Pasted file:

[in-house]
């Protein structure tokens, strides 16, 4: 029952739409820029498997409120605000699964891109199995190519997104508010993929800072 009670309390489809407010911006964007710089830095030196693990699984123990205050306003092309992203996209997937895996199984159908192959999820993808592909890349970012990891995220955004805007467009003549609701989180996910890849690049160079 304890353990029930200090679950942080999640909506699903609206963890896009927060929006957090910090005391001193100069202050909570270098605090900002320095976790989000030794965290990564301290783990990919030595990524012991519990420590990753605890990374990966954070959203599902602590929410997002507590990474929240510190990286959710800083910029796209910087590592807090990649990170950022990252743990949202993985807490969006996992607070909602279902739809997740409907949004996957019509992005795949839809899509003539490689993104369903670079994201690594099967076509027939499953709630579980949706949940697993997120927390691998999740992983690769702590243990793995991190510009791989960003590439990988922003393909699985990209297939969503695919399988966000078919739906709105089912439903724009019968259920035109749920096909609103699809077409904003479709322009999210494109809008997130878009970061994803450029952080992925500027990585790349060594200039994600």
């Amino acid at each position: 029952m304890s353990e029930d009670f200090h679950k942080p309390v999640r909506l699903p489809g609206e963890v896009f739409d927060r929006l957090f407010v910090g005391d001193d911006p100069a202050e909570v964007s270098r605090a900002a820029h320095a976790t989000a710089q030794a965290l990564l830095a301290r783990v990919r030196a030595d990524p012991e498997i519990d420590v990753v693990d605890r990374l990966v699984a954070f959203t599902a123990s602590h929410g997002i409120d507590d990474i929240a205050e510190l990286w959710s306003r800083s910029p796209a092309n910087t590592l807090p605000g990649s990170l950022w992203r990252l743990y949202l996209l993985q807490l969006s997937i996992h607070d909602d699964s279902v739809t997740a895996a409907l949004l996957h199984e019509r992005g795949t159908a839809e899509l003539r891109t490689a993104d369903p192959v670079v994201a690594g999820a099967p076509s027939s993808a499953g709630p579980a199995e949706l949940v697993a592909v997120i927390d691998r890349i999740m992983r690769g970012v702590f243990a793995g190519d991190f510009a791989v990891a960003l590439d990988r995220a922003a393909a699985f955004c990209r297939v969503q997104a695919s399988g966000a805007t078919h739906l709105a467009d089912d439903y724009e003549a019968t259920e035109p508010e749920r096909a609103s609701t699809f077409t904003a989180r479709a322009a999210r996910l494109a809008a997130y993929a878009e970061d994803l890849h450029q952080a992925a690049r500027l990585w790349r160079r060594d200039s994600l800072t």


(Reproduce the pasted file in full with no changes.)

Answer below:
[in-house]
């Protein structure tokens, strides 16, 4: 029952739409820029498997409120605000699964891109199995190519997104508010993929800072 009670309390489809407010911006964007710089830095030196693990699984123990205050306003092309992203996209997937895996199984159908192959999820993808592909890349970012990891995220955004805007467009003549609701989180996910890849690049160079 304890353990029930200090679950942080999640909506699903609206963890896009927060929006957090910090005391001193100069202050909570270098605090900002320095976790989000030794965290990564301290783990990919030595990524012991519990420590990753605890990374990966954070959203599902602590929410997002507590990474929240510190990286959710800083910029796209910087590592807090990649990170950022990252743990949202993985807490969006996992607070909602279902739809997740409907949004996957019509992005795949839809899509003539490689993104369903670079994201690594099967076509027939499953709630579980949706949940697993997120927390691998999740992983690769702590243990793995991190510009791989960003590439990988922003393909699985990209297939969503695919399988966000078919739906709105089912439903724009019968259920035109749920096909609103699809077409904003479709322009999210494109809008997130878009970061994803450029952080992925500027990585790349060594200039994600």
């Amino acid at each position: 029952m304890s353990e029930d009670f200090h679950k942080p309390v999640r909506l699903p489809g609206e963890v896009f739409d927060r929006l957090f407010v910090g005391d001193d911006p100069a202050e909570v964007s270098r605090a900002a820029h320095a976790t989000a710089q030794a965290l990564l830095a301290r783990v990919r030196a030595d990524p012991e498997i519990d420590v990753v693990d605890r990374l990966v699984a954070f959203t599902a123990s602590h929410g997002i409120d507590d990474i929240a205050e510190l990286w959710s306003r800083s910029p796209a092309n910087t590592l807090p605000g990649s990170l950022w992203r990252l743990y949202l996209l993985q807490l969006s997937i996992h607070d909602d699964s279902v739809t997740a895996a409907l949004l996957h199984e019509r992005g795949t159908a839809e899509l003539r891109t490689a993104d369903p192959v670079v994201a690594g999820a099967p076509s027939s993808a499953g709630p579980a199995e949706l949940v697993a592909v997120i927390d691998r890349i999740m992983r690769g970012v702590f243990a793995g190519d991190f510009a791989v990891a960003l590439d990988r995220a922003a393909a699985f955004c990209r297939v969503q997104a695919s399988g966000a805007t078919h739906l709105a467009d089912d439903y724009e003549a019968t259920e035109p508010e749920r096909a609103s609701t699809f077409t904003a989180r479709a322009a999210r996910l494109a809008a997130y993929a878009e970061d994803l890849h450029q952080a992925a690049r500027l990585w790349r160079r060594d200039s994600l800072t």